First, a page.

Since 1939 when Mason County Historical Society was formed, numerous individuals have written stories, articles, books and memoirs related to the history of our community. Those documents have been become an important part of the archives of the society. The works of two of those historians, Dawn Dornbos who contributed to the Mason Memories series for MCHS and James Cabot who wrote numerous outstanding local history articles for the Ludington Daily News, are the inspiration and vital source material for this article.
In the 1890s Mason County was in transition from lumbering to another economic structure. What that structure would be was not yet clearly defined, but most white pine forests had been harvested, many sawmills had closed and the lumbermen – the men who had built this community fueled by the lumber business – were leaving to seek new opportunities in other communities.
There were, however, people who did not want to see Ludington added to the long and growing list of local “ghost towns” that had once been thriving lumbering towns in Michigan. These men incorporated the Ludington Improvement Association on May 28, 1891, with capital of $10,000. The stockholders included Mayor Fred E. Gary and men with the prominent local surnames of Danaher, Dowland, Foster and Stearns among several others. A few months later negotiations began with Charles Mears (1814-1895) to purchase 2,000 acres directly north of the Ludington city limits as a location for the new businesses the group hoped to attract to Ludington.
The land bordered by what are now Rath Avenue, Tinkham Avenue, Washington Avenue and Bryant Road (with the exception of a small portion of the parcel in its southwest corner) was added to the City of Ludington as the Manufacturer’s Addition (Note: various other spellings including Manufacturers’, Manufactures, Manufacturers were also used at times.)
The north-south streets within this newly platted addition were the extensions of the streets already existing that had been named by James Ludington; James after himself, Harrison and Rowe after his cousins and Delia, Lavinia and Emily after his sisters. For some undocumented reason the names of poets were attached to the east-west streets: John Greenleaf Whittier, James Russell Lowell, Henry Wadsworth Longfellow and William Cullen Bryant.
A second organization was soon formed. The Citizens Development Company was headed by Charles Gordon Wing (1846-1920) with Hannibal S. Fuller as treasurer. Stockholders in this new group also included prominent residents with the surnames Cartier, Caswell, Danaher, Goodenough, Filer, Foster, Mendelson, Olney, Rath, Stray among others. Another of the investors was Frank A. Foster, Mason County Treasurer.
Efforts were begun to sell lots from this new addition to both businesses and homeowners. The July 2, 1892 edition of The Ludington Record reported the pre-sale of almost 150 parcels at prices ranging from $25 to $140 per lot. Antoine E. Cartier purchased a full city block for $1,000.
Promotion programs to sell the remaining lots were quickly undertaken. Dawn Dornbos in the autumn 1973 edition of MCHS Mason Memories described these efforts with these words, “Manufacturer’s Addition was the best published and most celebrated addition to the city of Ludington. P. T. Barnum couldn’t have done a better job of ballyhooing than the local businessmen who promoted it….’Booming’ was the objective of the company.”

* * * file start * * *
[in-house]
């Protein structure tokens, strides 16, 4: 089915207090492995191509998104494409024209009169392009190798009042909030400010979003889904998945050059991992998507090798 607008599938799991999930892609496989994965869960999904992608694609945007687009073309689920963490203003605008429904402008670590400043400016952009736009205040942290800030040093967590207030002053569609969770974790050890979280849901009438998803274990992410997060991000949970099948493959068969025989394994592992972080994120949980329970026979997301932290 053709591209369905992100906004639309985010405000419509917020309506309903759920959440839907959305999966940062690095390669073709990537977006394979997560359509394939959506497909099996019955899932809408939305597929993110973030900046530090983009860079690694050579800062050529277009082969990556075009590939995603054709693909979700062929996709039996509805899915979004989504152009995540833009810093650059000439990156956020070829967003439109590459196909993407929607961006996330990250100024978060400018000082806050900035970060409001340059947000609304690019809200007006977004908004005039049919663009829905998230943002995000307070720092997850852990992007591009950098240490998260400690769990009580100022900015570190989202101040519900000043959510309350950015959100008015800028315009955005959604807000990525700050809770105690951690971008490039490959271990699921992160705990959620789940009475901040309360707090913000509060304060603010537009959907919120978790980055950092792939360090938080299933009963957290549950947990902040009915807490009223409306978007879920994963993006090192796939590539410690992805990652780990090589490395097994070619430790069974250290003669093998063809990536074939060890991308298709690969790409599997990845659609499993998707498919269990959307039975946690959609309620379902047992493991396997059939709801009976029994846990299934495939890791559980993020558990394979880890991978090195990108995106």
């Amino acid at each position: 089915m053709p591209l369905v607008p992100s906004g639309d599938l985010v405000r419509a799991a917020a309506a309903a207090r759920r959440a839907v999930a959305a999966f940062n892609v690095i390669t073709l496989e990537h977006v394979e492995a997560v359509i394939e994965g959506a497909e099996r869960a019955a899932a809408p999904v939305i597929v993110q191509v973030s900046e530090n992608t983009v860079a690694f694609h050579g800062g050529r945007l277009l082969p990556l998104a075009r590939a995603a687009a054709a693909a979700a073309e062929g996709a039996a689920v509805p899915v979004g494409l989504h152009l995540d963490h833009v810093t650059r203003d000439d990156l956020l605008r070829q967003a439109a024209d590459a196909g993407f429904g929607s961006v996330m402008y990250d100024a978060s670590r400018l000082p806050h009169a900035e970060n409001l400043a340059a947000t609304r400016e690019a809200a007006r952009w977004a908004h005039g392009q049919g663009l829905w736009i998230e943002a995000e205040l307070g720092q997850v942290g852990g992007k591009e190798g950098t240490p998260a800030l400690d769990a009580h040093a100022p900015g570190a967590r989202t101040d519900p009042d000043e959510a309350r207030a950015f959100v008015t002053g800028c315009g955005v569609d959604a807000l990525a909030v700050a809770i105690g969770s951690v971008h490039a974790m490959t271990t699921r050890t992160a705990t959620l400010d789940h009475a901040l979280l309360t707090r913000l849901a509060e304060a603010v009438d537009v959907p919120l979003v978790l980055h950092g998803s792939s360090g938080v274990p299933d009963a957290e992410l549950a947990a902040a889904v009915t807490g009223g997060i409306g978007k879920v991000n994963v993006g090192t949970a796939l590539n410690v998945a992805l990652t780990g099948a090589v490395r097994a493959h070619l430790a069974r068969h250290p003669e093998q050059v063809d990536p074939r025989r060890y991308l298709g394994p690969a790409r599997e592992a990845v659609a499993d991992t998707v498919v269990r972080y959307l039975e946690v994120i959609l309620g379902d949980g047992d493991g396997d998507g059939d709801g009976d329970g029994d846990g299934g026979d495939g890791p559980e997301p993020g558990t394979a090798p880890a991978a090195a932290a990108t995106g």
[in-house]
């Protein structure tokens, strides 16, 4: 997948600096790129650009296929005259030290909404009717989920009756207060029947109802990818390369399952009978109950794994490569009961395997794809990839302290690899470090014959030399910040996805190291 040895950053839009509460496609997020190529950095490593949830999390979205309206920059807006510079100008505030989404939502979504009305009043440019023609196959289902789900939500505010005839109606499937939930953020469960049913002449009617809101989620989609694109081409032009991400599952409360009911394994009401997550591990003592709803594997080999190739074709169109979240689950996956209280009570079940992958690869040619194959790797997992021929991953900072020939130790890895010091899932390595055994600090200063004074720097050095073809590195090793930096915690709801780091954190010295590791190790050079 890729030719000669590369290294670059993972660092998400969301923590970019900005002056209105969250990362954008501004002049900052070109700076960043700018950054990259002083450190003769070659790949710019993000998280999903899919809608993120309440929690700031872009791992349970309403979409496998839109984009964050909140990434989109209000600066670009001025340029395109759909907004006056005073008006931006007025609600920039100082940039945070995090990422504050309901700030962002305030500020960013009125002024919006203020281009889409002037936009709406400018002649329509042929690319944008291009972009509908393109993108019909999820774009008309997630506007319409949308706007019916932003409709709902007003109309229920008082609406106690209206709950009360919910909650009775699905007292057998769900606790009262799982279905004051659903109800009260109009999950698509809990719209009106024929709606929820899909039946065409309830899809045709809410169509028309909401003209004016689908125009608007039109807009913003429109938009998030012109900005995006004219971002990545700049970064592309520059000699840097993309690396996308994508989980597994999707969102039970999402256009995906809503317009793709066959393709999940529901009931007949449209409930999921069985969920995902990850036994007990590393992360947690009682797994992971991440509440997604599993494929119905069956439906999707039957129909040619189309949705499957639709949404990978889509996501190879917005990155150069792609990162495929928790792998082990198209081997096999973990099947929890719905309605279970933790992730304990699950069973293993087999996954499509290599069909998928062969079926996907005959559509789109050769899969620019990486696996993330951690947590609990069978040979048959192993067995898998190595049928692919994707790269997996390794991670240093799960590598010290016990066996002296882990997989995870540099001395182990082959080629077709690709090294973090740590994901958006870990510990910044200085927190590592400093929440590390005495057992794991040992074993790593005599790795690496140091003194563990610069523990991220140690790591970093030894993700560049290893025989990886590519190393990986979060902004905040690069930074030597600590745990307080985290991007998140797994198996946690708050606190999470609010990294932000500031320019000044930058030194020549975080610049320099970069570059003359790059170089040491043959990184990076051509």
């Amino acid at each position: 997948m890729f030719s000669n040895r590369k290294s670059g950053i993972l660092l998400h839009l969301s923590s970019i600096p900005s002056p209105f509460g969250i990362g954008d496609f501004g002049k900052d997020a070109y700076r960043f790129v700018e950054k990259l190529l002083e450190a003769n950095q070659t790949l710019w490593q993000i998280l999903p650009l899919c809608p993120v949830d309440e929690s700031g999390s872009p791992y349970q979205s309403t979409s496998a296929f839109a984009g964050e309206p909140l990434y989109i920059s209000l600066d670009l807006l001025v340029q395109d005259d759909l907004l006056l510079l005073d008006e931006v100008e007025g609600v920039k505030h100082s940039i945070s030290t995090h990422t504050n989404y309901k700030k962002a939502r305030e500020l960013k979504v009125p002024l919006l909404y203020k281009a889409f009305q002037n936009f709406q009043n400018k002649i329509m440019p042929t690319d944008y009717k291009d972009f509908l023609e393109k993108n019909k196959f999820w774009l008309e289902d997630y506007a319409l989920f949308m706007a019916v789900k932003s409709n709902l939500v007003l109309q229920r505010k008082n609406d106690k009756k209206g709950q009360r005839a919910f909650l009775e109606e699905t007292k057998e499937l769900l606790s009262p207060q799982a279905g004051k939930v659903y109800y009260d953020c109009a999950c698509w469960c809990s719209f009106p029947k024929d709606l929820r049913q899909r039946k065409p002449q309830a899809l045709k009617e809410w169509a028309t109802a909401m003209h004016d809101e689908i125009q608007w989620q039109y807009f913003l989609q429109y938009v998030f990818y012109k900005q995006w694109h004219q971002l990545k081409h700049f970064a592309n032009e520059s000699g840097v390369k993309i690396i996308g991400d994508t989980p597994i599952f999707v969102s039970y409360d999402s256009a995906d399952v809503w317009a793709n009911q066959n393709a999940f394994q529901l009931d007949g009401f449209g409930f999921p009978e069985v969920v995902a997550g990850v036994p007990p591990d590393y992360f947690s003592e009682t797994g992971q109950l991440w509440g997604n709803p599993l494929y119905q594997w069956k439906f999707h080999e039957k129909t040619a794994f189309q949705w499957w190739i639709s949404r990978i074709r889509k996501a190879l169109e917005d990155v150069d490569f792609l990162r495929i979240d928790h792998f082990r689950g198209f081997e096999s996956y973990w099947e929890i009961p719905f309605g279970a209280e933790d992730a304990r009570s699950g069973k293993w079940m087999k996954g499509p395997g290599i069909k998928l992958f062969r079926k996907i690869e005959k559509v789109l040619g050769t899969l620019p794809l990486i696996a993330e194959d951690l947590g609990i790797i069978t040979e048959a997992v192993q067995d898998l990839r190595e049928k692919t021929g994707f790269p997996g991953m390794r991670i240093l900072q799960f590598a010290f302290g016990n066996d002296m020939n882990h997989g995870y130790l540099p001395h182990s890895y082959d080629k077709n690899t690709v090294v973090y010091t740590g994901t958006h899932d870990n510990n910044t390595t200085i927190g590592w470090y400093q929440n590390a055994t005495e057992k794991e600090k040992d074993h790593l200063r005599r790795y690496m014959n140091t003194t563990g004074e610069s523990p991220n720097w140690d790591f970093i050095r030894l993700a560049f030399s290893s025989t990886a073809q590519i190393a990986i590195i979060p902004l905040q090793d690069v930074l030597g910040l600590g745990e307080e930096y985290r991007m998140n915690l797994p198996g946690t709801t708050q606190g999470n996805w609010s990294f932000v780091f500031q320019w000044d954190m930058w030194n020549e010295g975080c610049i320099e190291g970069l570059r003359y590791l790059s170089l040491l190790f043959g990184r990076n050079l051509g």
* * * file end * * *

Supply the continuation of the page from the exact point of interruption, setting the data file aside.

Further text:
The climax of this promotion campaign occurred that same month — July, 1892. On July 7 a proclamation from Mayor Lucius K. Baker reminded citizens that “Our beautiful city will be called upon to entertain a large number of guests on July 14.… I would therefore recommend that July 14 be a holiday, and that the merchants and business men close their various places of business at 12 o’clock noon that day. I would also ask the good citizens to decorate their buildings in a manner befitting he occasion…”
The July 14, 1892 edition of the Ludington Record ran a story with the headlines:
Ludington, the Pride of the Lakes
Cast Your ‘Lot’ With Us – It’s a Good Investment”
The July 21 edition of that same newspaper reported, “Boats from Manitowoc, Milwaukee, Manistee, Pentwater, and trains from the east and south as well as several thousand people residing in Mason County made in the aggregate quite a crowd.”
Of that memorable day historian James Cabot wrote:
“The festivities were planned by S. E. Gross, the Chicago real estate agent. He arranged for horse races, a parade and an old-time barbecue to put everyone in a good mood for the sale.
On Thursday, July 14, 1892, the procession to the site of the barbecue and auction in the Manufacturer’s Addition was led by Mayor Lucius K. Baker and Congressman Harrison H. Wheeler.
At the barbecue, speakers extolled the benefits of manufacturing industries and prophesized how Ludington was destined to be the metropolis of western Michigan. Then the auction commenced, resulting in the sale of about $10,000 worth of lots.”
While the sale of lots in this new addition to Ludington was successful, the challenge now was to bring factories and the jobs associated with them to the district. The story of that effort is scheduled to be published in two weeks.
This article, like the others provided every other week by the Mason County Historical Society, is based on materials donated to the archives of the Society. Because the Society is an organization controlled by numerous members of the community, and has been since 1937, these archives will continue to be available to future generations to explore these interesting stories. If you would like to help in this community effort, please contact us at 231-843-4808 or firstname.lastname@example.org.